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Marquessate of Normanby
Quarterly: 1st & 4th, Sable, a Trefoil slipped between eight Mullets Argent (Phipps); 2nd, Paly of six Argent and Azure, a Bend Gules (Annesley); 3rd, The Royal Arms of King James II within a Bordure compony Argent and Azure (by grant from King James II to his natural daughter, Lady Catherine Darnley)
Creation date25 June 1838
MonarchQueen Victoria
First holderConstantine Phipps, 2nd Earl of Mulgrave
Present holderConstantine Phipps, 5th Marquess of Normanby
Heir apparentJohn Phipps, Earl of Mulgrave
Subsidiary titlesEarl of Mulgrave
Viscount Normanby
Baron Mulgrave (GB, 1794)
Baron Mulgrave (I, 1767)
Seat(s)Mulgrave Castle
MottoVirtute quies
("Rest in virtue")
For the 1st creation of the Marquess of Normanby see Duke of Buckingham and Normanby
Constantine Phipps, 1st Marquess of Normanby (creation of 1838)

Marquess of Normanby is a title that has been created twice, once in the Peerage of England and once in the Peerage of the United Kingdom. The first creation came in 1694 in the Peerage of England in favour of John Sheffield, 3rd Earl of Mulgrave. He was a notable Tory politician of the late Stuart period, who served under Queen Anne as Lord Privy Seal and Lord President of the Council. In 1703 this first Marquess of Normanby was further honoured when he was made Duke of Buckingham and Normanby. These titles became extinct on the death of the 2nd Duke in 1735.

The second creation came in the Peerage of the United Kingdom on 25 June 1838, in favour of Constantine Phipps, 2nd Earl of Mulgrave. He was a noted politician and served as Lord Lieutenant of Ireland and as Home Secretary. His great-grandfather William Phipps had married Lady Catherine Annesley, who was the daughter and heiress of James Annesley, 3rd Earl of Anglesey and his wife Lady Catherine Darnley (an illegitimate daughter of King James II by his mistress Catherine Sedley, Countess of Dorchester). Lady Catherine Darnley had later married John Sheffield, 1st Duke of Buckingham and Normanby, and hence Constantine Phipps, 2nd Earl of Mulgrave was the step-great-great-grandson of the 1st Duke of Buckingham and Normanby. Upon his death, Constantine Phipps, 1st Marquess of Normanby was succeeded by his son, the 2nd Marquess. He was a Liberal politician and also served as Governor of New Zealand. His grandson, the fourth Marquess, served briefly as a Labour Lord-in-waiting (government whip in the House of Lords) in 1945 and was also Lord Lieutenant of the North Riding of Yorkshire and of North Yorkshire. As of 2013 the titles are held by the latter's eldest son, the fifth Marquess, who succeeded in 1994. The fifth Marquess also served in the House of Lords until he lost his seat in the House of Lords Act 1999.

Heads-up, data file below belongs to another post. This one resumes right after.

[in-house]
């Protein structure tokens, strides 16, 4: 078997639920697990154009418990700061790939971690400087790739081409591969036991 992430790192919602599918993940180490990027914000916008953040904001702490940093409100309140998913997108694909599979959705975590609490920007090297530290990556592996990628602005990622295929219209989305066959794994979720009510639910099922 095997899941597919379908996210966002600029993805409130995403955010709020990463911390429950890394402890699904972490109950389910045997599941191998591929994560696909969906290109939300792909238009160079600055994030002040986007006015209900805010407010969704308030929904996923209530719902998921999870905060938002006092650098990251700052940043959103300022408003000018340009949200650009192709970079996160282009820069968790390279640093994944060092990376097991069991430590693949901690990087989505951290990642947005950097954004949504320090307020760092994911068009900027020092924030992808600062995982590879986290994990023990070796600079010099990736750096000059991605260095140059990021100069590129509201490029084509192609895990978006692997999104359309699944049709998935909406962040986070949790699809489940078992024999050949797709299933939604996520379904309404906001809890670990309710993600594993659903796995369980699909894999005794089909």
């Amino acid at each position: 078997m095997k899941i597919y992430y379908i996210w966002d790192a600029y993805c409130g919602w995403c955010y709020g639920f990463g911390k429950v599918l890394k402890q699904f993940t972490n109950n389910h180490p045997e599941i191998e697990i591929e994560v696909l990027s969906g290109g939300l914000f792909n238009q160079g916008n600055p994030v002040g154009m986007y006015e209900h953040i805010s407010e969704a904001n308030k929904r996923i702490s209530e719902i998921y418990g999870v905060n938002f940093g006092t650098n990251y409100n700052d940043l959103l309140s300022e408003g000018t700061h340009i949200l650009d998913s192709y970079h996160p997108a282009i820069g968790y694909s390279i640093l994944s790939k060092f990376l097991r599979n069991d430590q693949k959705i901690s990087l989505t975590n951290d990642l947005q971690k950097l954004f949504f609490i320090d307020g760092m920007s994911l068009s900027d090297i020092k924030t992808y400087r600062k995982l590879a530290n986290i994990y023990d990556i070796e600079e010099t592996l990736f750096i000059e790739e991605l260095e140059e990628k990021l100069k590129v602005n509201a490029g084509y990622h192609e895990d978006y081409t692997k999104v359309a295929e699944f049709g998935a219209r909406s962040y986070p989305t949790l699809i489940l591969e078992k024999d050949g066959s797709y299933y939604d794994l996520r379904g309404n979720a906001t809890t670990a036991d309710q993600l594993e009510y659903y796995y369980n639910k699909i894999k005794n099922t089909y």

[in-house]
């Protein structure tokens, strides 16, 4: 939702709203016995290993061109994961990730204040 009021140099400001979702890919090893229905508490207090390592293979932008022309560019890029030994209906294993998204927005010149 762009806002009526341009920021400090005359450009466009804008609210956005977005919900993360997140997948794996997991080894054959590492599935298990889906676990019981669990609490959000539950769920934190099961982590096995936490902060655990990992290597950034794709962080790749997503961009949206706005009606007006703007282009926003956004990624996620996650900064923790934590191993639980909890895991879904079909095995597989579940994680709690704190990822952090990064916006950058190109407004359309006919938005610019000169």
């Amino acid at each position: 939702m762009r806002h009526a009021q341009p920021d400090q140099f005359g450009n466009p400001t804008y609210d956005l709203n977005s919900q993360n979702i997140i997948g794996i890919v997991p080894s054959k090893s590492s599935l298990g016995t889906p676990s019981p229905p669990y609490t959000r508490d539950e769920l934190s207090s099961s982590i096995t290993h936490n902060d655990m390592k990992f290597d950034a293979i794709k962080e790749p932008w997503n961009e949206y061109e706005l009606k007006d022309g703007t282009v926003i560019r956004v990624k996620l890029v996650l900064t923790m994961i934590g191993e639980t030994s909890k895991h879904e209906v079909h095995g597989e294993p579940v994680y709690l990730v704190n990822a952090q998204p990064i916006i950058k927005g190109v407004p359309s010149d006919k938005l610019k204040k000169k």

The family seat is Mulgrave Castle near Whitby, North Yorkshire.

Marquess of Normanby, First creation (1694)

Barons Mulgrave, First Creation (1767)

Earls of Mulgrave, Second Creation (1812)

Marquesses of Normanby, Second Creation (1838)

The heir apparent is the present holder's son John Samuel Constantine Phipps, Earl of Mulgrave (b. 1994).

Line of succession

See also


  1. ^ "No. 16632". The London Gazette. 12 August 1794. p. 818.
  2. ^ "No. 16632". The London Gazette. 15 August 1812. pp. 1579–1580.
  3. ^ "No. 19629". The London Gazette. 26 June 1838. p. 1445.
  4. ^ "Person Page". Retrieved 2020-03-13.
  5. ^ "Person Page". Retrieved 2020-03-13.
  6. ^ "Person Page". Retrieved 2020-03-13.
  7. ^ "Person Page". Retrieved 2020-03-13.
  8. ^ "Person Page". Retrieved 2020-03-13.
  9. ^ "Person Page". Retrieved 2020-03-13.